I personally find asymmetric games, narrative battles and historical recreations much more entertaining that head to head pitched battles, so I’m with you on the idea of trying to encourage more of these through promotion in wargaming media.

    Fielding guards or elite units in a one off game is a less threatening proposition for a player when they know that the game is a one-off. If playing a campaign serie s of games they may be less likely to commit elite forces and risk losing them for the rest of the campaign. I know campaign games aren’t always an option but it’s worth considering.

    Finally, for ‘points buy’ games, if the elites are too attractive a proposition when collating an army list, maybe it’s simply a matter of having the game designers revisit the resource point allocations of each list and rebalancing the cost in favour of more ‘regular’ units?

    Ahem, sorry for the block of text…

     

     

    • This reply was modified 3 months, 1 week ago by  evilstu. Reason: Typos
    #1349583

    torros
    Participant
    10819xp

    Similarly, does the proportion of elite armies perhaps correlate with the increase in scale? Ie for 6mm/10mm are we more likely to see a higher proportion of ‘regular’ or ‘horde’ forces as price and storage become comparatively less of a barrier?

     

    Interesting point and one I hadn’t considered

    #1349588

    jamesf
    Participant
    176xp

    I’m sure cost has to play a part in this but the other factors probably outweigh it.

    I play semi-elite German for my WW2 not for cost but painting time and it’s less to carry around, I don’t play the top elite as they don’t play as well. But I come across plenty of horde armies (my son has Soviets). So rarely elite vs elite.

    When I played 40K I had Orcs so happy on horde items there. But I did choose them for the comical factor mainly. But yes did see a number of elite armies (rules did favour them). The Hobbit is orcs, goblins and Harad (got to love elephants).

    Medieval is Norman, Napoleonics is a lot of highland infantry, Ancients was a real mix (with elephants) and so. All chosen not for cost but preference in play style, cool looking models.

    As I said before I’m sure cost does play a role but no many people buy an army overnight (if they do they have heaps of money anyhow) and done over months is probably less cost than the pub or even coffee shops. It may be mainly the rule sets used preference elites.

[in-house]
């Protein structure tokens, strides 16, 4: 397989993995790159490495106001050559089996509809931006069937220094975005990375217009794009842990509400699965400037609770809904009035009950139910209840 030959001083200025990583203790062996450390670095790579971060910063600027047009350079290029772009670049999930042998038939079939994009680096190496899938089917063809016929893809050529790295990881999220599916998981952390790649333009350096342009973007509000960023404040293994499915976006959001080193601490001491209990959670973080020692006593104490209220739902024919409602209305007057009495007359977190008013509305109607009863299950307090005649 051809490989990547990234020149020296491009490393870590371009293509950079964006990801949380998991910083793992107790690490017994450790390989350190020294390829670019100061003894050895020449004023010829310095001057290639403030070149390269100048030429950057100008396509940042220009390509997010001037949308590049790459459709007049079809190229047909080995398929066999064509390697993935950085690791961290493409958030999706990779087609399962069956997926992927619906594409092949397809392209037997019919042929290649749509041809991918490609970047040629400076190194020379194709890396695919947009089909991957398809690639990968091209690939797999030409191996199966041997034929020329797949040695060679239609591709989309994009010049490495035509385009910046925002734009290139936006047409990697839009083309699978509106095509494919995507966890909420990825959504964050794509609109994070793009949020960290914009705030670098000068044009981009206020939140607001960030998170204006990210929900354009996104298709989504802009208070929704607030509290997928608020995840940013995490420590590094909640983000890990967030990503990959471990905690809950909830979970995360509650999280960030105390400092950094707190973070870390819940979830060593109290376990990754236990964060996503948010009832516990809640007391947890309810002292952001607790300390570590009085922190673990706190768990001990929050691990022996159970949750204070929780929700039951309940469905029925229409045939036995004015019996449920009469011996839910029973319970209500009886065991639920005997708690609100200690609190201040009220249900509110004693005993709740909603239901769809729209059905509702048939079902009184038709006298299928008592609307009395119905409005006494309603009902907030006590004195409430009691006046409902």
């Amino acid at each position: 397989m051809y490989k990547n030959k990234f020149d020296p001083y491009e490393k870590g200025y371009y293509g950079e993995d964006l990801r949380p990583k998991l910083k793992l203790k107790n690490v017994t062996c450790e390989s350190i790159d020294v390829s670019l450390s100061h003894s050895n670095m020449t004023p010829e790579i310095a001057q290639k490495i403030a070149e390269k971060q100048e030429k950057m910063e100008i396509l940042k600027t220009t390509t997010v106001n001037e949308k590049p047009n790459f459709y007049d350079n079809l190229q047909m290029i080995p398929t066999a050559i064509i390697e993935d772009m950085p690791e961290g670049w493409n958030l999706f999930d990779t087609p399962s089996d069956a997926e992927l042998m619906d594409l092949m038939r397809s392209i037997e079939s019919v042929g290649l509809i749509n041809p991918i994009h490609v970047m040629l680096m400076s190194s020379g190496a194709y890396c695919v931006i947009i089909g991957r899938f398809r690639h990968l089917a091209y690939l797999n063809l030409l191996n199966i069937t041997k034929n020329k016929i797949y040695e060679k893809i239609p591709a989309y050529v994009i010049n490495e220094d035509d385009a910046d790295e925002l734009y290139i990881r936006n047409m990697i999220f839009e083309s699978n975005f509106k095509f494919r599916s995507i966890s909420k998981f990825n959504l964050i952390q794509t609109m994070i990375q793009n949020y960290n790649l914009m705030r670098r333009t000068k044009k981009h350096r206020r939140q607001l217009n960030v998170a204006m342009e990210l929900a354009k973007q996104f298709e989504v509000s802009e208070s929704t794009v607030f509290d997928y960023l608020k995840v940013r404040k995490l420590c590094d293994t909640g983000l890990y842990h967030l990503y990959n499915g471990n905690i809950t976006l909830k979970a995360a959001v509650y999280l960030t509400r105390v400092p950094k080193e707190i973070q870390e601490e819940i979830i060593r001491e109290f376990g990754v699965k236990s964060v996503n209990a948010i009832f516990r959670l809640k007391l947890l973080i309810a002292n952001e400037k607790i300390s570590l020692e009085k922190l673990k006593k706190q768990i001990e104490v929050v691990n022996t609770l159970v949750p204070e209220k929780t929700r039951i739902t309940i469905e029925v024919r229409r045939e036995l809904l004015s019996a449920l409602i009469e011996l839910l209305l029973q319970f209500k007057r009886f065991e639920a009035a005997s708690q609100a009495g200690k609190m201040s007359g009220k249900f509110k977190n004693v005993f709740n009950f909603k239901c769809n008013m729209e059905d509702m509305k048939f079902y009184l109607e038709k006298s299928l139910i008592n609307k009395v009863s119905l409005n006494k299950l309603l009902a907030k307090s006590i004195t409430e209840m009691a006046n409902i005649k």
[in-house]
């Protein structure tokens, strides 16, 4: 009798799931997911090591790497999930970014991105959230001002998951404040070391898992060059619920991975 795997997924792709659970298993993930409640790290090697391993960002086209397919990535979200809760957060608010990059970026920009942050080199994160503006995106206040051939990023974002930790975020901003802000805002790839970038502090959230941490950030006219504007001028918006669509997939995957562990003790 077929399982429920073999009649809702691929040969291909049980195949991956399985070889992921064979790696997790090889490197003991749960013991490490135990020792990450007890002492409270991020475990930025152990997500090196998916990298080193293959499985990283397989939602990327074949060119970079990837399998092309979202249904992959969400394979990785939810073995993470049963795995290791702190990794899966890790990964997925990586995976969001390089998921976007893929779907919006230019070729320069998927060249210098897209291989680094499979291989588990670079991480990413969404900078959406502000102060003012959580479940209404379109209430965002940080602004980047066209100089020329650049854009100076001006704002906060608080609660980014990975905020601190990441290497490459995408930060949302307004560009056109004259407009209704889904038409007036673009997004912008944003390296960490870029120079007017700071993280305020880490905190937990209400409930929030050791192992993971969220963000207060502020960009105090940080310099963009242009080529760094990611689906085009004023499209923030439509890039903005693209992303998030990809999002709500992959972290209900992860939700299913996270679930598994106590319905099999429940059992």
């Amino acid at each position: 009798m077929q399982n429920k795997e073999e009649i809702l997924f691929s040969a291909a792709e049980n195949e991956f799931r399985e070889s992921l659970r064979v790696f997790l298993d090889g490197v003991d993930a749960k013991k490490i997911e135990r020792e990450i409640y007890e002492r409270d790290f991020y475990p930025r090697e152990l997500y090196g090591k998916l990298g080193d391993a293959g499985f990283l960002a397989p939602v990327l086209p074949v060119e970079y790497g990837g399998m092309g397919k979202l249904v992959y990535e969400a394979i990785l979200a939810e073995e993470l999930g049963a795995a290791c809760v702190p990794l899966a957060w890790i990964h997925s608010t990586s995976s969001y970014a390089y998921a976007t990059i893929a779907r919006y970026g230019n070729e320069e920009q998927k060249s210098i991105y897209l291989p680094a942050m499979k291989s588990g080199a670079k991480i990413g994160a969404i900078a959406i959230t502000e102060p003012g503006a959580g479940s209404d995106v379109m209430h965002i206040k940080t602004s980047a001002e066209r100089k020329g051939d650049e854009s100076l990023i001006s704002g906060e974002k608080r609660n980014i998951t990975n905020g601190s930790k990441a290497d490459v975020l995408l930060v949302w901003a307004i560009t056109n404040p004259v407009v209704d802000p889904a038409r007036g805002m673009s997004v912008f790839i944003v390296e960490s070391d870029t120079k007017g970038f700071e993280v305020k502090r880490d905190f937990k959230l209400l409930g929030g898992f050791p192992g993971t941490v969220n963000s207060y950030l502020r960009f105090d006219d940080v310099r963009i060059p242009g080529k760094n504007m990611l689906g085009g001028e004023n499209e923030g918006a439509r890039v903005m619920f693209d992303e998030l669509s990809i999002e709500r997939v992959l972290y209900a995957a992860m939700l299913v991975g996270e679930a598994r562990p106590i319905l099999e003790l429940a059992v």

#1349614

    sundancer
    Participant
    9675xp

    When I played 40K I had Orcs so happy on horde items there. But I did choose them for the comical factor mainly. But yes did see a number of elite armies (rules did favour them). The Hobbit is orcs, goblins and Harad (got to love elephants).

    And on the subject of “who is going to paint all those minis”: an Orc Horde can be painted really shabby (at least the mass troops) because the sheer unit size will hide any imperfections. But I reckon that historical gamers won’t take kindly to a “slapped on paintjob” 😉 (But this is sheer gut feeling and I have no evidence to back that up)

    #1349620

    limburger
    Participant
    6620xp

    Time/money definitely is a factor, but only in systems where you need to field your entire army.

    Rules are another reason, because getting the feel of a ‘horde’ requires a system that allows for an army to have an x amount of reinforcements. Age of Sigmar already has a few armies with such limited features (Gloomspite Gitz get to respawn certain some of their core infantry). IIRC the ‘Force on Force’ rules also had rules specificly designed to allow asymetric warfare.
    Without such rules the horde style armeis rarely have a meta-game reason to be used.

    These ‘elite’ units also tend to be the rockstars of their era/faction.
    It’s like the Tiger tank … it simply is more famous and it makes more of an impression than something like the Overvalwagen or the Landsverk. One needs to be invested in a historical period to even have heard of the other options.

    And like any business the wargame manufacturers make whatever is most popular within any given era/faction.

    Then there’s there problem that the manufacturing costs of ‘cheap’ units are the same as the expensive/popular ones.
    You don’t have the production/resource problems that stopped Germany from producing thousands of Tigers. The only real choice is popularity of any given unit … and that tends to be based on fame/infamy of a certain unit.
    As a result the cost is determined by the amount of people willing to buy such units … which can result in elite units being cheaper (or at least easier to source), because the production cost can be spread and more manufacturers are willing to produce them.